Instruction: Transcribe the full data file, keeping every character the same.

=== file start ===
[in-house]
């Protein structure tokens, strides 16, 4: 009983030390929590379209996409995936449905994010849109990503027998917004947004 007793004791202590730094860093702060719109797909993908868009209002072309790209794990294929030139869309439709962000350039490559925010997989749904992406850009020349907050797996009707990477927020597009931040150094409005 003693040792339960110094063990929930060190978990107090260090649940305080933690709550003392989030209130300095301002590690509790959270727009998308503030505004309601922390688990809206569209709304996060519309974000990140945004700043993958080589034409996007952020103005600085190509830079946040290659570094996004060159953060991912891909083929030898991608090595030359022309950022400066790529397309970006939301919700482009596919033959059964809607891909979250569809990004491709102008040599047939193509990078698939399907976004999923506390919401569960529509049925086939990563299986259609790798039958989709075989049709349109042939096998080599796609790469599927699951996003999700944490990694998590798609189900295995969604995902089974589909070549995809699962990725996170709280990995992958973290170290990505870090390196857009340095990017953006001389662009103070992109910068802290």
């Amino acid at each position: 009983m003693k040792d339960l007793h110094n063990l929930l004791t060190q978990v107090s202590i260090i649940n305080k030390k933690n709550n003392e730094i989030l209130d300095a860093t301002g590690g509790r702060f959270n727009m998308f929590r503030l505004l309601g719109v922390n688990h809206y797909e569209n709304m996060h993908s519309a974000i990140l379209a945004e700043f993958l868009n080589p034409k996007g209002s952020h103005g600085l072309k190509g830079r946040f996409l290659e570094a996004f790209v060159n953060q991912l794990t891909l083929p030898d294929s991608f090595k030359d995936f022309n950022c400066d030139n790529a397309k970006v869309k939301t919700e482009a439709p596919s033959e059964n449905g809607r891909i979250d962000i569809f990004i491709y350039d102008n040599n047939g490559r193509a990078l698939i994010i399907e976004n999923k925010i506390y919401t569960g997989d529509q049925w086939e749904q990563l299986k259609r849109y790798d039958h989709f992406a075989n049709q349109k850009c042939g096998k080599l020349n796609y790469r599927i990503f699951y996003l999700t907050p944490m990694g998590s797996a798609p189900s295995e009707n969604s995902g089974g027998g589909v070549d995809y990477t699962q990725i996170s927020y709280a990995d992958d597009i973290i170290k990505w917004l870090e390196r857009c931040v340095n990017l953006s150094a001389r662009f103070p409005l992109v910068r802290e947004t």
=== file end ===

[in-house]
């Protein structure tokens, strides 16, 4: 009983030390929590379209996409995936449905994010849109990503027998917004947004 007793004791202590730094860093702060719109797909993908868009209002072309790209794990294929030139869309439709962000350039490559925010997989749904992406850009020349907050797996009707990477927020597009931040150094409005 003693040792339960110094063990929930060190978990107090260090649940305080933690709550003392989030209130300095301002590690509790959270727009998308503030505004309601922390688990809206569209709304996060519309974000990140945004700043993958080589034409996007952020103005600085190509830079946040290659570094996004060159953060991912891909083929030898991608090595030359022309950022400066790529397309970006939301919700482009596919033959059964809607891909979250569809990004491709102008040599047939193509990078698939399907976004999923506390919401569960529509049925086939990563299986259609790798039958989709075989049709349109042939096998080599796609790469599927699951996003999700944490990694998590798609189900295995969604995902089974589909070549995809699962990725996170709280990995992958973290170290990505870090390196857009340095990017953006001389662009103070992109910068802290």
């Amino acid at each position: 009983m003693k040792d339960l007793h110094n063990l929930l004791t060190q978990v107090s202590i260090i649940n305080k030390k933690n709550n003392e730094i989030l209130d300095a860093t301002g590690g509790r702060f959270n727009m998308f929590r503030l505004l309601g719109v922390n688990h809206y797909e569209n709304m996060h993908s519309a974000i990140l379209a945004e700043f993958l868009n080589p034409k996007g209002s952020h103005g600085l072309k190509g830079r946040f996409l290659e570094a996004f790209v060159n953060q991912l794990t891909l083929p030898d294929s991608f090595k030359d995936f022309n950022c400066d030139n790529a397309k970006v869309k939301t919700e482009a439709p596919s033959e059964n449905g809607r891909i979250d962000i569809f990004i491709y350039d102008n040599n047939g490559r193509a990078l698939i994010i399907e976004n999923k925010i506390y919401t569960g997989d529509q049925w086939e749904q990563l299986k259609r849109y790798d039958h989709f992406a075989n049709q349109k850009c042939g096998k080599l020349n796609y790469r599927i990503f699951y996003l999700t907050p944490m990694g998590s797996a798609p189900s295995e009707n969604s995902g089974g027998g589909v070549d995809y990477t699962q990725i996170s927020y709280a990995d992958d597009i973290i170290k990505w917004l870090e390196r857009c931040v340095n990017l953006s150094a001389r662009f103070p409005l992109v910068r802290e947004t």